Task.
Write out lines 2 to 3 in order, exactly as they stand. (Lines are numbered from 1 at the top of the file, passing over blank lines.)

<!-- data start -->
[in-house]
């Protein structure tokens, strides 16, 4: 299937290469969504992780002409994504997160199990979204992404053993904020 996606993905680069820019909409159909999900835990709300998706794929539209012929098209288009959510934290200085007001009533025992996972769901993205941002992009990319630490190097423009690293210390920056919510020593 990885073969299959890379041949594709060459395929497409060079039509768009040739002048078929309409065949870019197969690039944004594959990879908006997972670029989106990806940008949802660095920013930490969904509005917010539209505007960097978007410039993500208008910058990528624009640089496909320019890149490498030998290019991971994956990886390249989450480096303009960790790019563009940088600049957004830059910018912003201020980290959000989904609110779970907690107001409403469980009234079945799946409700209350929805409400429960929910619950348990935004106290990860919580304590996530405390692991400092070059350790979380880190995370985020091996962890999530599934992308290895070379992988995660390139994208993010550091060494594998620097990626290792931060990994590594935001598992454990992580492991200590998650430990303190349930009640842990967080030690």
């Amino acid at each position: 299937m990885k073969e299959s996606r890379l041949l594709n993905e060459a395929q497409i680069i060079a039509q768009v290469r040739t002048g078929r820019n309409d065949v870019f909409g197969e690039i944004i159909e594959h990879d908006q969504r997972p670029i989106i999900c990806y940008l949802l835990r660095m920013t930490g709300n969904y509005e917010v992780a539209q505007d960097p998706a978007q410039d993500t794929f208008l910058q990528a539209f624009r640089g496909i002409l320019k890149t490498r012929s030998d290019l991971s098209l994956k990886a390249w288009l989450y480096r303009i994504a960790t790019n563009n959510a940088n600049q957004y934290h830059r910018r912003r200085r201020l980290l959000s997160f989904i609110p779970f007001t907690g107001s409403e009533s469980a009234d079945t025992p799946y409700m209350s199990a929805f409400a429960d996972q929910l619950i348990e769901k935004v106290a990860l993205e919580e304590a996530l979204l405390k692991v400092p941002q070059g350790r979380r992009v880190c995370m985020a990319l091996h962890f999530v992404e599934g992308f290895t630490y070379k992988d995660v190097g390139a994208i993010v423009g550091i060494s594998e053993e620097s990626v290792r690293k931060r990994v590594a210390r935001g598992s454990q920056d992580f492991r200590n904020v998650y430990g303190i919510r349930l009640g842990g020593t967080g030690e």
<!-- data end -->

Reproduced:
């Protein structure tokens, strides 16, 4: 299937290469969504992780002409994504997160199990979204992404053993904020 996606993905680069820019909409159909999900835990709300998706794929539209012929098209288009959510934290200085007001009533025992996972769901993205941002992009990319630490190097423009690293210390920056919510020593 990885073969299959890379041949594709060459395929497409060079039509768009040739002048078929309409065949870019197969690039944004594959990879908006997972670029989106990806940008949802660095920013930490969904509005917010539209505007960097978007410039993500208008910058990528624009640089496909320019890149490498030998290019991971994956990886390249989450480096303009960790790019563009940088600049957004830059910018912003201020980290959000989904609110779970907690107001409403469980009234079945799946409700209350929805409400429960929910619950348990935004106290990860919580304590996530405390692991400092070059350790979380880190995370985020091996962890999530599934992308290895070379992988995660390139994208993010550091060494594998620097990626290792931060990994590594935001598992454990992580492991200590998650430990303190349930009640842990967080030690």
């Amino acid at each position: 299937m990885k073969e299959s996606r890379l041949l594709n993905e060459a395929q497409i680069i060079a039509q768009v290469r040739t002048g078929r820019n309409d065949v870019f909409g197969e690039i944004i159909e594959h990879d908006q969504r997972p670029i989106i999900c990806y940008l949802l835990r660095m920013t930490g709300n969904y509005e917010v992780a539209q505007d960097p998706a978007q410039d993500t794929f208008l910058q990528a539209f624009r640089g496909i002409l320019k890149t490498r012929s030998d290019l991971s098209l994956k990886a390249w288009l989450y480096r303009i994504a960790t790019n563009n959510a940088n600049q957004y934290h830059r910018r912003r200085r201020l980290l959000s997160f989904i609110p779970f007001t907690g107001s409403e009533s469980a009234d079945t025992p799946y409700m209350s199990a929805f409400a429960d996972q929910l619950i348990e769901k935004v106290a990860l993205e919580e304590a996530l979204l405390k692991v400092p941002q070059g350790r979380r992009v880190c995370m985020a990319l091996h962890f999530v992404e599934g992308f290895t630490y070379k992988d995660v190097g390139a994208i993010v423009g550091i060494s594998e053993e620097s990626v290792r690293k931060r990994v590594a210390r935001g598992s454990q920056d992580f492991r200590n904020v998650y430990g303190i919510r349930l009640g842990g020593t967080g030690e």